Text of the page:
But church leaders and historians aren’t nearly as enthusiastic about the dismantling of the church’s sacred writings.
The landmark book, one of the revered writings of the Church of Jesus Christ of Latter-day Saints, has been on the block for up to $4,500 per page for about a year. Schlie, who lives in Gold Canyon, would only say that “quite a few” pages have sold.
The book was on display for 35 years in a now-closed LDS bookstore she owned in Mesa and has been exhibited at gatherings where the public could “read, touch and feel the spirit of it,” she said.
Schlie’s efforts to take apart the book, frame the pages and sell them have generated mixed responses from the Mormon community.
Curt Bench, owner of Benchmark Books in Salt Lake City, said he believes dismantling such a complete, revered book “is ethically indefensible.”
“But I’m not passing judgment on her,” said Bench. “Personally, I wouldn’t take it apart.”
LDS spokeswoman Kim Farrah in Utah said the church doesn’t comment on commercial ventures.
Schlie’s church leader, Keith Webb, bishop of the Gold Canyon LDS First Ward, said, “I don’t want to comment on anything that she’s involved with at this time.”
Schlie said Webb’s reaction “doesn’t bother me.” “It’s perfectly proper” because the church doesn’t endorse private ventures, she said.
There are several copies of the original 1830 Book of Mormon in existence. Mormon-run Brigham Young University in Provo, Utah, owns five, said Larry Draper, the university’s special collections curator. First editions have previously sold for $70,000 or more, Draper said.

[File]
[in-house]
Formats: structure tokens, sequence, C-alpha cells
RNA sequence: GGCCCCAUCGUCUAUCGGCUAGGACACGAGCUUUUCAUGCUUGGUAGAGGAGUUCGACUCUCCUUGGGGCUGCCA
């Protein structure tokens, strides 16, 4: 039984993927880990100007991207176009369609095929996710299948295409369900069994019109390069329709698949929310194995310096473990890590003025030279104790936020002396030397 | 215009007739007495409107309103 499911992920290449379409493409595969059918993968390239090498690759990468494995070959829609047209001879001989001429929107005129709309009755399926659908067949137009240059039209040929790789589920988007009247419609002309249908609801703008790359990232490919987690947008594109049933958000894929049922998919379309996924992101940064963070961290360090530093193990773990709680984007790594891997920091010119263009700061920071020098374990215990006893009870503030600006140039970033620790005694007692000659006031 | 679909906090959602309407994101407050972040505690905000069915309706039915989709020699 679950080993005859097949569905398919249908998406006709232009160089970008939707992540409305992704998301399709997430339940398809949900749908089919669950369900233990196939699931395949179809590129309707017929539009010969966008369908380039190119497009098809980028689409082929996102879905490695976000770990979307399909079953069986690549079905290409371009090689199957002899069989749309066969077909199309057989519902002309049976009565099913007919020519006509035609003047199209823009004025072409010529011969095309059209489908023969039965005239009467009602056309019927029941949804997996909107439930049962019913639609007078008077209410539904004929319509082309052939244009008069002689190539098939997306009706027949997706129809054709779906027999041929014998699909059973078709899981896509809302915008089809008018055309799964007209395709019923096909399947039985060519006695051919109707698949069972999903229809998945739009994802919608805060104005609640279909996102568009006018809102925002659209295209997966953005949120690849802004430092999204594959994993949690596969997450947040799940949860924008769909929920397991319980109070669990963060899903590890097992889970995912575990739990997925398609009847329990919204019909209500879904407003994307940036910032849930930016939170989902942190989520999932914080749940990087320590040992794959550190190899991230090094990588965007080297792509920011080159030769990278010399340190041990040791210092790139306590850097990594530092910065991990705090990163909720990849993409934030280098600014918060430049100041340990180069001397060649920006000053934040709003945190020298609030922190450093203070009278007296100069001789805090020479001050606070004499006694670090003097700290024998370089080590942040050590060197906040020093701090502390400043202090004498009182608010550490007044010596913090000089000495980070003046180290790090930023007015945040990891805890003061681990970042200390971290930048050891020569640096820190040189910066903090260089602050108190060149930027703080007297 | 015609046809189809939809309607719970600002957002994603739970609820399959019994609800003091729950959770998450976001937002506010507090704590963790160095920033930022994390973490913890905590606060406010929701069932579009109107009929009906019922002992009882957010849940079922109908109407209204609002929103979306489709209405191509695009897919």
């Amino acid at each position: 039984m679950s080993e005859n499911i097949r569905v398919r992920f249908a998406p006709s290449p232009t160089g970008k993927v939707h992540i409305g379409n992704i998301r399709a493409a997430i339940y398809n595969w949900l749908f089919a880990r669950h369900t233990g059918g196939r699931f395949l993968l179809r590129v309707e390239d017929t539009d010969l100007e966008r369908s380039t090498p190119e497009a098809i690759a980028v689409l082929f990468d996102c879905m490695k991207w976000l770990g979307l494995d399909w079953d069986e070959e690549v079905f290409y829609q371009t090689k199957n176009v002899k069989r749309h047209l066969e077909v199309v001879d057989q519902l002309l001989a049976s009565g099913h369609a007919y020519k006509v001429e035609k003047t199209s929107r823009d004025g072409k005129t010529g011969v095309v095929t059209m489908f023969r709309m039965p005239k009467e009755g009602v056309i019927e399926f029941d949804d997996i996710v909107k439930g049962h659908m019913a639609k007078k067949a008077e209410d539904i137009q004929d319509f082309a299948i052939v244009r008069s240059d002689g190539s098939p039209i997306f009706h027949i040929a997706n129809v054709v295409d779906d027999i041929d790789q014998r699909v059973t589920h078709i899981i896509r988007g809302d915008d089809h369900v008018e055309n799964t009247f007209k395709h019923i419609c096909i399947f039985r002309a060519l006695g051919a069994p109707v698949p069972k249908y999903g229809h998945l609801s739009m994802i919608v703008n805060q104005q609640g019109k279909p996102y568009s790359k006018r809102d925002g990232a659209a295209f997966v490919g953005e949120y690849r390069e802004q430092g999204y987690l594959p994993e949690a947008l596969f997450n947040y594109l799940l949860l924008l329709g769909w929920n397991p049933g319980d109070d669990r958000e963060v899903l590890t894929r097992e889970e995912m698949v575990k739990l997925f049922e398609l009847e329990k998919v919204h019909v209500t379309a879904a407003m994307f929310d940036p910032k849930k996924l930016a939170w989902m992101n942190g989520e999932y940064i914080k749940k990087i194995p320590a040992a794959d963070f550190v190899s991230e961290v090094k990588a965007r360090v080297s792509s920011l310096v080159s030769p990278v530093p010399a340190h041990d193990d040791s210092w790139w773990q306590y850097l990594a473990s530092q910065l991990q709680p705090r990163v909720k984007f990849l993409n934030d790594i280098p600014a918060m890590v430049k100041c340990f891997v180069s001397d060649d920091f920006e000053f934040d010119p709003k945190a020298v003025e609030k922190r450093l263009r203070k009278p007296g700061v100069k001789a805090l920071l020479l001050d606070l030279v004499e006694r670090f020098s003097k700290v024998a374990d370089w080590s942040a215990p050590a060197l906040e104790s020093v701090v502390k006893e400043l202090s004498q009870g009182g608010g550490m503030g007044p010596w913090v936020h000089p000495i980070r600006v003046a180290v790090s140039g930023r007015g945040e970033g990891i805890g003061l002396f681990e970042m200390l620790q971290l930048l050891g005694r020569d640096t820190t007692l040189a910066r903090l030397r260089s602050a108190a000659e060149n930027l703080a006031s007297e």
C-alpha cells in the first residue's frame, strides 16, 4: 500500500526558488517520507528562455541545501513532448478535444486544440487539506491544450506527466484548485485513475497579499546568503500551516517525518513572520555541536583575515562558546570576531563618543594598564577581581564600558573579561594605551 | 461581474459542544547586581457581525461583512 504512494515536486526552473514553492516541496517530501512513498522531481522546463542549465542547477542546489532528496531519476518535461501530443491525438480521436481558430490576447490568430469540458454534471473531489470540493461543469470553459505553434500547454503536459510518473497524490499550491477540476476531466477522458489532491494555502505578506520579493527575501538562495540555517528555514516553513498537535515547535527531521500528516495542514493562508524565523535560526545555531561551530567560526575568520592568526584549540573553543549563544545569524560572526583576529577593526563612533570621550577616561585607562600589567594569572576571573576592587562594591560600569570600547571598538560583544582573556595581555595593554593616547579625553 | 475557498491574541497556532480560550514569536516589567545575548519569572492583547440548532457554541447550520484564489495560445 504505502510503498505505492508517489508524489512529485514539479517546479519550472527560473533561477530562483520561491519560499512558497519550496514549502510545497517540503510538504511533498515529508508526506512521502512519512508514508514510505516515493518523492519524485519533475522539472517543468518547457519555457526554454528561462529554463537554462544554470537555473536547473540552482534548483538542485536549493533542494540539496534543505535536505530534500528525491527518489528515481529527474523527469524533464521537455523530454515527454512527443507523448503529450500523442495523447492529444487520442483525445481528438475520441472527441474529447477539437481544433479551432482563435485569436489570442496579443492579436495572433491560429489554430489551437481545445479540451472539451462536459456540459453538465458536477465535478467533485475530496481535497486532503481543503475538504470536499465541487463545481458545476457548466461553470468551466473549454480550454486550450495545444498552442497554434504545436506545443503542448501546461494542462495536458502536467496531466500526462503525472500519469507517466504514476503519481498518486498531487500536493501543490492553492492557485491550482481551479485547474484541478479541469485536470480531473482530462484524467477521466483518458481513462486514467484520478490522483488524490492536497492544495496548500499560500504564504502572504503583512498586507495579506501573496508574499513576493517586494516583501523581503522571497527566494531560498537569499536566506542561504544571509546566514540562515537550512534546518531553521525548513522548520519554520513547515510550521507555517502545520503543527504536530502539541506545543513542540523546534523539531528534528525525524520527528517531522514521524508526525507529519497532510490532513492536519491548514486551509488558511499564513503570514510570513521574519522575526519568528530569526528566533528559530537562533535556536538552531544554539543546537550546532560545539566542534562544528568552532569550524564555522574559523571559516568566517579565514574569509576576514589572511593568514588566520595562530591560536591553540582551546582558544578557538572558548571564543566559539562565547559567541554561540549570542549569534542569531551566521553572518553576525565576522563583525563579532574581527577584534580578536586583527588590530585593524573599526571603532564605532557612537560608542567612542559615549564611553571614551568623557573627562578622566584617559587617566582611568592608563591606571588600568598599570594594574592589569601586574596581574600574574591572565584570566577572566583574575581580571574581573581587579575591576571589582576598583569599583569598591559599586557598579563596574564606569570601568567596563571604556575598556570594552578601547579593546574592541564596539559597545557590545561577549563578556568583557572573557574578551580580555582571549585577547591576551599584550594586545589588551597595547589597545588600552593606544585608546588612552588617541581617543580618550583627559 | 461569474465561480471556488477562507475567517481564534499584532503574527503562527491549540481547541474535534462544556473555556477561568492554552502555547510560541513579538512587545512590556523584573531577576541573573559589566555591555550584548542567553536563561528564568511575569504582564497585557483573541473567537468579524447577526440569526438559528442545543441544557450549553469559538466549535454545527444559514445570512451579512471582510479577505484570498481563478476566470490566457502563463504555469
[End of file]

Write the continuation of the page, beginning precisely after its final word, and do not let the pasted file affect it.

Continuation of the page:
Schlie said she’s selling the book because the fragile pages make it impractical for study.
“It would probably have to be kept in a safety deposit box or under glass, where you couldn’t feel the spirit of it,” she said.
Schlie said she bought the book in 1960 from someone whose name she can’t remember and doesn’t have paperwork on the purchase.
Alan Parry of Mesa is Schlie’s former LDS bishop and stake president. Parry said he once took the book as collateral for a personal loan to Schlie and later returned it.
“Had I known (about the venture) I’m not sure I would have given it back,” he said. “I regard it as scripture.”
Others support her efforts.
Buddy Youngren, who has owned five Book of Mormon first editions and calls himself a “novice historian,” authenticated Schlie’s book. Youngren said first editions include a witness page, in-depth explanations and spelling errors.
He concedes Schlie is dismantling a historical book and said he “personally wasn’t happy” about it. But he added, “It’s only an old book. What she’s doing is noble. Everything is first-class – the frames, book, everything.”
Schlie’s endeavor could become lucrative if she sells all 294 double-faced, free-standing framed pages. She’s asking $2,500 to $4,500 apiece, and is advertising on eBay and her own Web site. Schlie said she has promoted her work at church firesides and private homes since last year.
Draper, the BYU curator, said selling the Book of Mormon piece by piece isn’t new.
Bench dismantled a, 1830 Book of Mormon in 2002 that he said was missing several pages. He said his company published three, limited-edition leaf books containing an original leaf.
Schlie said she will use the money to finance a pioneer town near Far West, Mo., that would employ prospective LDS missionaries after her death.
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